The study explores the impact of robots' emotional displays on people's tendency to cooperate with a robot opponent in prisoner's dilemma games. Participants played iterated prisoner's dilemma games with a non-expressive robot (as a measure of cooperative baseline), followed by an angry, and a sad robot, in turn. Based on the Emotion as Social Information model, we expected participants with higher cooperative predispositions to cooperate less when a robot displayed anger, and cooperate more when the robot displayed sadness. Contrarily, according to this model, participants with lower cooperative predispositions should cooperate more with an angry robot and less with a sad robot. The results of 60 participants failed to support the predictions. Only the participants' cooperative predispositions significantly predicted their cooperative tendencies during gameplay. Participants who cooperated more in the baseline measure also cooperated more with the robots displaying sadness and anger. In exploratory analyses, we found that participants who accurately recognised the robots' sad and angry displays tended to cooperate less with them overall. The study highlights the impact of personal factors in human-robot cooperation, and how these factors might surpass the influence of bottom-up emotional displays by the robots in the present experimental scenario.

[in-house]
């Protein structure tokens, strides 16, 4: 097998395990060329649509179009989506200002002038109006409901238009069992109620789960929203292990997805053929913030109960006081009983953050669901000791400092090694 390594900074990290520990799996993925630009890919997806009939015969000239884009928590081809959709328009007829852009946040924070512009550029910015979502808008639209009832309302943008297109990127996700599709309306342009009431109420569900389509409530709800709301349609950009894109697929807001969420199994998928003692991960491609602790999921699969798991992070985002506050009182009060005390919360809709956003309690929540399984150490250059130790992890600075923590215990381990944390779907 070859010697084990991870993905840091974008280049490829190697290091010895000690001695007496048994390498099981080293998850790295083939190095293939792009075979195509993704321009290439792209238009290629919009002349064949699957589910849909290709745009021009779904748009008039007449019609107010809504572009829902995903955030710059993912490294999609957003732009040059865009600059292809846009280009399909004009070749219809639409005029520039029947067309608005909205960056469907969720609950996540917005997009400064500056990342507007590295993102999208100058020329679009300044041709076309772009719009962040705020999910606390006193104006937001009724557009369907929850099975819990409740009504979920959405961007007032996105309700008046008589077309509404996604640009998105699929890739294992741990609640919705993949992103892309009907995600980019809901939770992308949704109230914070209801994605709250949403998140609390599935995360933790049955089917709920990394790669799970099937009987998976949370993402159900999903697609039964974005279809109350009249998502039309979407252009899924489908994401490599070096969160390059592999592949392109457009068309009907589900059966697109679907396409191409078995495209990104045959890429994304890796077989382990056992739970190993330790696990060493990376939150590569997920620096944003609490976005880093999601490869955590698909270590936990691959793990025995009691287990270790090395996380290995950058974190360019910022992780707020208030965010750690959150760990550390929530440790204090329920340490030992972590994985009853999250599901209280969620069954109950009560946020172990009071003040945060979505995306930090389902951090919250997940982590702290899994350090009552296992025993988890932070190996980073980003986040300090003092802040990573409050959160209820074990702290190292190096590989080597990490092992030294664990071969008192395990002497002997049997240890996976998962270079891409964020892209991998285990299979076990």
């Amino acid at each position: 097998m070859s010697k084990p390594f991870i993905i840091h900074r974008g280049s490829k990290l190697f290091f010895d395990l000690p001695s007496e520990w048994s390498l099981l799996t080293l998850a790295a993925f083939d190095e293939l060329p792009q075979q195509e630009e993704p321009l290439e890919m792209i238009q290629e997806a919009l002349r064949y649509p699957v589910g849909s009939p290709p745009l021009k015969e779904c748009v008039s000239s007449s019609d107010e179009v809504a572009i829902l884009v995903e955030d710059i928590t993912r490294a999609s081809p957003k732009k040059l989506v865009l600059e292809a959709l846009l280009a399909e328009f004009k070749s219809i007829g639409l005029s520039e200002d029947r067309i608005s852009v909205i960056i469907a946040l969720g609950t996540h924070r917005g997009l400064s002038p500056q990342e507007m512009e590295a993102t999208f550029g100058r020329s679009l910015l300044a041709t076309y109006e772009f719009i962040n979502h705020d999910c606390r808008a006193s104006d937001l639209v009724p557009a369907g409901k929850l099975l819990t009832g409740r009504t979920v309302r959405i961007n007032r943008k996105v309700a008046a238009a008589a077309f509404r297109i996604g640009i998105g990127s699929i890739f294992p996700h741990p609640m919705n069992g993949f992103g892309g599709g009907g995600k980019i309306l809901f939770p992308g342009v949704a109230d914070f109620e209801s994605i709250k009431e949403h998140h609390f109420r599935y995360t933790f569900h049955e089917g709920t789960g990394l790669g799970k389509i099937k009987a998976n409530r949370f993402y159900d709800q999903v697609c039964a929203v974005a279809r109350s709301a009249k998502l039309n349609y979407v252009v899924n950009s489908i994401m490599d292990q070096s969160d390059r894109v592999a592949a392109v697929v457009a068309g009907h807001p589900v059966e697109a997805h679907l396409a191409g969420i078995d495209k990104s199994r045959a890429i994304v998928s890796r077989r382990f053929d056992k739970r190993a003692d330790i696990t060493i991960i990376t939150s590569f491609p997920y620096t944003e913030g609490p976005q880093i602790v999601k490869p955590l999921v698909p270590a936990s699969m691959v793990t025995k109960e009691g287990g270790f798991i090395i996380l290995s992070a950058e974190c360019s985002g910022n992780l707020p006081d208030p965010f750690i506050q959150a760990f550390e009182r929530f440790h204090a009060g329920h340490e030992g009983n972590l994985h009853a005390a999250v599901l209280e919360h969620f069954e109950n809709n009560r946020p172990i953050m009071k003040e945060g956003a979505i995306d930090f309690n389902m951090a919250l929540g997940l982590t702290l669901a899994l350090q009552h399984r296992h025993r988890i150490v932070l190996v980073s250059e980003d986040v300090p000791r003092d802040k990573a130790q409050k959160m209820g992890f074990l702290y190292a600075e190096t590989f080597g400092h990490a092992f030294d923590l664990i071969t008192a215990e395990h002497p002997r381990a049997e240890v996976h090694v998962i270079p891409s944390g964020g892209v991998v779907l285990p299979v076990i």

|Number of pages||25|
|Journal||Cognition and Emotion|
|Early online date||7 Apr 2022|
|Publication status||Published - Aug 2022|
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- EASI model
- social robotics
- human-robot interaction
- prisoner's dilemma games
- social decision making